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25 Killed As Guatemala’s Fuego Volcano Erupts

25 Killed As Guatemala’s Fuego Volcano Erupts
  • PublishedJune 4, 2018

Authorities in Guatemalan have revealed that a volcanic eruption has killed at least 25 people.  At least 25 people were killed when a volcano erupted in Guatemala, sending lava flowing into villages, and leaving homes and roads blanketed with ash.

The Volcan de Fuego, or “volcano of fire,” exploded in a hail of ash and molten rock on Sunday. The blast cut off rural residents. Rescuers have struggled to reach them.

Authorities fear the death toll could rise further because many people are unaccounted for. President Jimmy Morales has announced three days of mourning.

Volcan de Fuego (Volcano of fire) — one of the most active volcanoes in Central America — is located about 27 miles from Guatemala City.

The death toll rose late Sunday after 18 bodies were found in the community of San Miguel Los Lotes, disaster agency spokesman David de Leon said. Seven people were initially confirmed dead after the volcano erupted soon after noon local time Sunday. At least 20 people were injured.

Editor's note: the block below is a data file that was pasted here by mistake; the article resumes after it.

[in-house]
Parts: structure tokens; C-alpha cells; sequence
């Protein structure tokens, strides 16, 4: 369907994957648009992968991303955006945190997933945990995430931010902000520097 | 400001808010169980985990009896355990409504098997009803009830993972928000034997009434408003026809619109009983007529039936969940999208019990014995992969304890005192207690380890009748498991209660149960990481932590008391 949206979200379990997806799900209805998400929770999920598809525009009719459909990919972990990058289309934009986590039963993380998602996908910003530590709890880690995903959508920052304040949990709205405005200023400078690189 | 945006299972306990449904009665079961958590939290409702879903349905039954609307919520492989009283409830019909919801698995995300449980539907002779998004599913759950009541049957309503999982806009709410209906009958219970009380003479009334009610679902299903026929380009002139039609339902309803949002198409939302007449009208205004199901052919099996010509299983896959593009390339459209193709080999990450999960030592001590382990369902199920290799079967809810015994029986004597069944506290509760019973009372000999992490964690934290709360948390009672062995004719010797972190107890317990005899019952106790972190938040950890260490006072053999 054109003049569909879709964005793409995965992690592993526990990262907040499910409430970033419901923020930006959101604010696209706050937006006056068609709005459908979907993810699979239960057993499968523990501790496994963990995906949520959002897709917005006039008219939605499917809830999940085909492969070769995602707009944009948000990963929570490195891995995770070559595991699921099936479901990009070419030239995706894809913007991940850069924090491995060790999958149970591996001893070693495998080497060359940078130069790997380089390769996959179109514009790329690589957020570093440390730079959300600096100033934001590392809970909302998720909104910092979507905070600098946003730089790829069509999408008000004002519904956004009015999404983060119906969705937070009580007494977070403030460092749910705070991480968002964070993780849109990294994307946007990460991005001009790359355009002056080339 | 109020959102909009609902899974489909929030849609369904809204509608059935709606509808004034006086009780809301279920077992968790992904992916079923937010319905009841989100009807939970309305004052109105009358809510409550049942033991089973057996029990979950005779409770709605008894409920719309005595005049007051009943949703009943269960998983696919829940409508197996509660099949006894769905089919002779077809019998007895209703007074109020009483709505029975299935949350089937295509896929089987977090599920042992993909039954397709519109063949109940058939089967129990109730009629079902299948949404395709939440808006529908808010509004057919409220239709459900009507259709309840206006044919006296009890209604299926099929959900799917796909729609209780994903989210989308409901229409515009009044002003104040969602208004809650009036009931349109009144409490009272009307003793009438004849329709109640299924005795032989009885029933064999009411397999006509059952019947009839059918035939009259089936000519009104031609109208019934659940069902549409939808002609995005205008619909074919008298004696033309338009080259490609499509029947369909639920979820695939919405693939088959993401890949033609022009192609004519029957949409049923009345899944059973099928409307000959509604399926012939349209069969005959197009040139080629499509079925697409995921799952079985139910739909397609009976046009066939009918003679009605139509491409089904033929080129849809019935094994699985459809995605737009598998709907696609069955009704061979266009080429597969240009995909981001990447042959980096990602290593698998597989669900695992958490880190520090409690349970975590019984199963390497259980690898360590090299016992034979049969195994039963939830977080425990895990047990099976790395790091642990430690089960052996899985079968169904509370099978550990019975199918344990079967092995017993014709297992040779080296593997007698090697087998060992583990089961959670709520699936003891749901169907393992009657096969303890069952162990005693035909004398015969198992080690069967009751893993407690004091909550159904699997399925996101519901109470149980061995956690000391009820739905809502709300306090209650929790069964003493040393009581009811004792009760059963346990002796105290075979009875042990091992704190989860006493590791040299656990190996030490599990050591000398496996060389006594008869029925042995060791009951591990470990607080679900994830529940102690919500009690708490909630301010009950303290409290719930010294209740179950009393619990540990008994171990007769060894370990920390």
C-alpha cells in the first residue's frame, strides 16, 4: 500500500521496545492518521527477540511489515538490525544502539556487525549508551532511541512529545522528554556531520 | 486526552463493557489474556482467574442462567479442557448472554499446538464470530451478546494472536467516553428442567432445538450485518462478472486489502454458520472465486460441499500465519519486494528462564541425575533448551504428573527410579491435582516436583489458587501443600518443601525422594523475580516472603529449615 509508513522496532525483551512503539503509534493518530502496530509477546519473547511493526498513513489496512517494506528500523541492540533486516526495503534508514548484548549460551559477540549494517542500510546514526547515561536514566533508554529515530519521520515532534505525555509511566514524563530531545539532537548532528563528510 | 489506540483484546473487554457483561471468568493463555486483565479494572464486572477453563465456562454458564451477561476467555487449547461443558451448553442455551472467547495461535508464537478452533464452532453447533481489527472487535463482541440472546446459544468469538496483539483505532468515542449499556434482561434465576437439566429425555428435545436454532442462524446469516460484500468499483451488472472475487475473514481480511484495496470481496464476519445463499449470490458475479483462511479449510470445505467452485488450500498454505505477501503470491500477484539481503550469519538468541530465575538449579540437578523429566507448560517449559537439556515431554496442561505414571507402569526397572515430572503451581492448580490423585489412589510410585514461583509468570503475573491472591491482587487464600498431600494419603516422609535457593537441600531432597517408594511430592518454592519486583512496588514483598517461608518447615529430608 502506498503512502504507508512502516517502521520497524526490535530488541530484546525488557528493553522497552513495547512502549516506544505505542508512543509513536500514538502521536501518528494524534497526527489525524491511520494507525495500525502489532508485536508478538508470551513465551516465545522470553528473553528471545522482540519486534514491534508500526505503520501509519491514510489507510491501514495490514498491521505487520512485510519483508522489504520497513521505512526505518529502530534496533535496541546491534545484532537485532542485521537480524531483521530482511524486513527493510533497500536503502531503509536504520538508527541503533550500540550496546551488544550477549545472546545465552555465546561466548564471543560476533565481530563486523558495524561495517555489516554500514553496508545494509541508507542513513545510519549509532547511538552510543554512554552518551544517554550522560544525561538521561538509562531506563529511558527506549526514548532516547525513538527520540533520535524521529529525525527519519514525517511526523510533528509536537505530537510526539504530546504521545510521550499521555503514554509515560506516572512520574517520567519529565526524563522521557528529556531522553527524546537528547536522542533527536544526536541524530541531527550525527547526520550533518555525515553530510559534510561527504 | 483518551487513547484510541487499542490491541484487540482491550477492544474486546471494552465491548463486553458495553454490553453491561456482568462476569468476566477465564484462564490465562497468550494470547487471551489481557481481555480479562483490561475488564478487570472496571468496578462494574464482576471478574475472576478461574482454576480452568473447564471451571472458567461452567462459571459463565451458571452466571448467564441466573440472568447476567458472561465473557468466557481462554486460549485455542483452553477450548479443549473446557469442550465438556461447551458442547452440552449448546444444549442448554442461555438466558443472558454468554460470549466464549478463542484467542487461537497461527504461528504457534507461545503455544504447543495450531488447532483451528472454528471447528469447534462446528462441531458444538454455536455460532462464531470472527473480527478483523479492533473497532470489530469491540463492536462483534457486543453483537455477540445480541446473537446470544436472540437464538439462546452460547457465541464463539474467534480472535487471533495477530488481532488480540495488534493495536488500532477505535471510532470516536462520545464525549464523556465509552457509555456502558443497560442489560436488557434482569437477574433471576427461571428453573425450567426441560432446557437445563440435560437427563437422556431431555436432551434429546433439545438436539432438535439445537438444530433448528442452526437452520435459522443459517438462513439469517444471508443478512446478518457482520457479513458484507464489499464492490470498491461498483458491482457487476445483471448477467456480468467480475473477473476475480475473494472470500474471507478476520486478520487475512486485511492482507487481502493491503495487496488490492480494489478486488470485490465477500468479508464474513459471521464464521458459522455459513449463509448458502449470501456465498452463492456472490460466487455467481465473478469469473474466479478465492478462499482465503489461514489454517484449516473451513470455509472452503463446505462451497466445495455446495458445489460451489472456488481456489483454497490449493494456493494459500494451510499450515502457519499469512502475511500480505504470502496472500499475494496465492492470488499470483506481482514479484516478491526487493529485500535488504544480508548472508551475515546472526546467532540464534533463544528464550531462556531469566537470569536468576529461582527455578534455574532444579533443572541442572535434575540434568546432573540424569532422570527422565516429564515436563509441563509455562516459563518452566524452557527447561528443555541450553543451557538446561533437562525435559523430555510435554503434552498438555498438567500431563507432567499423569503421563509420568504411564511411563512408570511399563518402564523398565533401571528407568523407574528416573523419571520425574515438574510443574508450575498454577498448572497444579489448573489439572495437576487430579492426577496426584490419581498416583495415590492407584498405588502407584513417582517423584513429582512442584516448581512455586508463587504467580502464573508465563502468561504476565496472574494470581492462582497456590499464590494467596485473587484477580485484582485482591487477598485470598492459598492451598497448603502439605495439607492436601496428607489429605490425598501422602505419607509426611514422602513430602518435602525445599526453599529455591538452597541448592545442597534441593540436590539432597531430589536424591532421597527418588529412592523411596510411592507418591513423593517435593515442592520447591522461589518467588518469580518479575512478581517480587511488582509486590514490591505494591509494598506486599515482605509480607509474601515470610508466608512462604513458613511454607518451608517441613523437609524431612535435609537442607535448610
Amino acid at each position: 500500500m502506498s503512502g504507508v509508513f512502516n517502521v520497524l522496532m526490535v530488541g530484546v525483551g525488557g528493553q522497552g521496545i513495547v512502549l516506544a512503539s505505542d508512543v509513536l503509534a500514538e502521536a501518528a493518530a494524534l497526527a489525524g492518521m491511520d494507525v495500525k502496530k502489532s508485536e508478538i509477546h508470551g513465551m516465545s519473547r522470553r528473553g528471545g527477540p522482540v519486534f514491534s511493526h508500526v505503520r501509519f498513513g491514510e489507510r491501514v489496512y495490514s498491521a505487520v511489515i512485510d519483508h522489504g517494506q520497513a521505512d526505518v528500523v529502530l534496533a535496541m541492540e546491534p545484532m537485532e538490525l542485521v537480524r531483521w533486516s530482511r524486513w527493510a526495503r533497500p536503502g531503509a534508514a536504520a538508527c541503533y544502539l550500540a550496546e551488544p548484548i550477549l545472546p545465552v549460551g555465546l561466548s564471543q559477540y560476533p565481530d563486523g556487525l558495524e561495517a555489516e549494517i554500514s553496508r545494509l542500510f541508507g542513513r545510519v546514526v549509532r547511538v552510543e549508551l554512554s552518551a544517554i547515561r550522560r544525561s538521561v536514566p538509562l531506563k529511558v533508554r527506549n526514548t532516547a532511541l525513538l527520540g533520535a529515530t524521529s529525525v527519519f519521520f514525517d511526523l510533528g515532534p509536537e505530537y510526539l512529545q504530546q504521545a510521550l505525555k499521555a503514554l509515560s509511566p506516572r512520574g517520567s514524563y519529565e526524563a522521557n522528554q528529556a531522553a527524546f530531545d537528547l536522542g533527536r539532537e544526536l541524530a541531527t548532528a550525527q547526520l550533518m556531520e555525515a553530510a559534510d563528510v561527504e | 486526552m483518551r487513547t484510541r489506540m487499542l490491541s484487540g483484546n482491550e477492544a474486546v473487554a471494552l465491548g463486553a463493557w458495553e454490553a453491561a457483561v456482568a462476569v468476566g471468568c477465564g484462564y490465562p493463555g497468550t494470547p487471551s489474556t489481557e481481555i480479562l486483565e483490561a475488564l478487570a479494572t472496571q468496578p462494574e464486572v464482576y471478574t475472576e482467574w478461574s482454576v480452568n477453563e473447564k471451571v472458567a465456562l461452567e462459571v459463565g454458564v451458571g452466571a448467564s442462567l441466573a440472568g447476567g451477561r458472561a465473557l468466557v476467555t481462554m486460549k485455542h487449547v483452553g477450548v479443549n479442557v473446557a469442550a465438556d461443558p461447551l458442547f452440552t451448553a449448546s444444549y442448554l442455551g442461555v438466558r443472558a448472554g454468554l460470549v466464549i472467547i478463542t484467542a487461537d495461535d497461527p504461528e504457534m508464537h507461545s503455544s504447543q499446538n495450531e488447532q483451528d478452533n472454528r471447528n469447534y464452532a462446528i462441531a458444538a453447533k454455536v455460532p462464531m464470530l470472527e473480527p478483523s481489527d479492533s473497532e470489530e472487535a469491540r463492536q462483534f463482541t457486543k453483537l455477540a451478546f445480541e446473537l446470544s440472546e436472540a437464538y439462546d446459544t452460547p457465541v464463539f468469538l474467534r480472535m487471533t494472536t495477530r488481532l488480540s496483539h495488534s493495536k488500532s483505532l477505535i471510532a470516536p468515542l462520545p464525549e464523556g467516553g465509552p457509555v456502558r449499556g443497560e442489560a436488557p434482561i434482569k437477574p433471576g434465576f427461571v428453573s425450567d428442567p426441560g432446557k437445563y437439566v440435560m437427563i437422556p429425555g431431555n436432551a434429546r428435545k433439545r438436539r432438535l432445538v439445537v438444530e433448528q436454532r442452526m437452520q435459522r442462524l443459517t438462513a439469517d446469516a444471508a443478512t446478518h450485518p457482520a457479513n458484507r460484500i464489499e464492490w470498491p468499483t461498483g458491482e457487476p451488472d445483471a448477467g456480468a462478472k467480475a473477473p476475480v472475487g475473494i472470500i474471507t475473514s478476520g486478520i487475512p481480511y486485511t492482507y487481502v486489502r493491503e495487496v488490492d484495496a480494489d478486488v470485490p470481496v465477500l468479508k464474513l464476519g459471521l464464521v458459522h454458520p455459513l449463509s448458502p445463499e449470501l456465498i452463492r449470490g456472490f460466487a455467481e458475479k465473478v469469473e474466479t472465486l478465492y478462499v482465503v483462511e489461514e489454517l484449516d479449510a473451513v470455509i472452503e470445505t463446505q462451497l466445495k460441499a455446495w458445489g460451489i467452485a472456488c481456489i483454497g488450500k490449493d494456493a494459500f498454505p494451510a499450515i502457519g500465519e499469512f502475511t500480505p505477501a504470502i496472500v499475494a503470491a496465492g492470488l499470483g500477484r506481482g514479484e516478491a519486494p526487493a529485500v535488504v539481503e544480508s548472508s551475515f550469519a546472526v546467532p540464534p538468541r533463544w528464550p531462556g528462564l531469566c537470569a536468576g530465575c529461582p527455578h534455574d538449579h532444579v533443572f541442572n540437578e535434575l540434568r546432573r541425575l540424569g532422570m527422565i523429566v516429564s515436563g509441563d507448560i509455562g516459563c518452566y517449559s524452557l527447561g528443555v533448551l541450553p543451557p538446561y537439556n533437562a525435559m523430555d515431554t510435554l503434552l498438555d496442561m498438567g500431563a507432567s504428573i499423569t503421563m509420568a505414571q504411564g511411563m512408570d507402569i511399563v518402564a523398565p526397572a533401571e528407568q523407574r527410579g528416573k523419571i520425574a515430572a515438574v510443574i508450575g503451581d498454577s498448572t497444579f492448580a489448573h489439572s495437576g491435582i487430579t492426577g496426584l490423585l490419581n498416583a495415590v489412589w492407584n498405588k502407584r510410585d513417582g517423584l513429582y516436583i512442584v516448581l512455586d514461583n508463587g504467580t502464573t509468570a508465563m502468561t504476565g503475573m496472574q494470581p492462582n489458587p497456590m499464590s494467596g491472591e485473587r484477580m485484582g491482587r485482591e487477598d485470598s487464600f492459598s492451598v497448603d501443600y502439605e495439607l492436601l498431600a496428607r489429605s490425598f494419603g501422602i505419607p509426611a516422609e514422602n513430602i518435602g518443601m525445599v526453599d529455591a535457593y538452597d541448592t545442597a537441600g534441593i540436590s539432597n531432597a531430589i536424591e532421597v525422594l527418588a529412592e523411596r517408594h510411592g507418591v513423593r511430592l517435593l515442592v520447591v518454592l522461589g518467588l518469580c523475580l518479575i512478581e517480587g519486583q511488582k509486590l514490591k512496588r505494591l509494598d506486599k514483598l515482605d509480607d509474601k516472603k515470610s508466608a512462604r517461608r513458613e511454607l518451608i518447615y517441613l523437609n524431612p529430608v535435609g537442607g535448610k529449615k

National Disaster Management Agency chief Sergio Cabañas told local radio that a lava stream changed course to head toward the village of El Rodeo, the BBC reported.

“Unfortunately El Rodeo was buried and we haven’t been able to reach the La Libertad village because of the lava and maybe there are people that died there too,” he said.

More than 3,000 people evacuated nearby communities, and the eruption was affecting an area with a population of about 1.7 million people. Shelters were opened for those forced to flee.

Hundreds of rescue workers were helping survivors and recovering bodies from the lava, while some areas were inaccessible as roads were cut off by the flow. Some firefighters were pictured weeping as they left the scene of the destruction.

Videos showed a fast-moving flow destroying a bridge on a highway between Sacatepequez and Escuintla, and barefoot residents covered in muddy residue.

“Not everyone was able to get out. I think they ended up buried,” Consuelo Hernandez, an El Rodeo resident, told the Diario de Centroamerica newspaper.

“Where we saw the lava fall, we ran to a hillside” to escape, she said.

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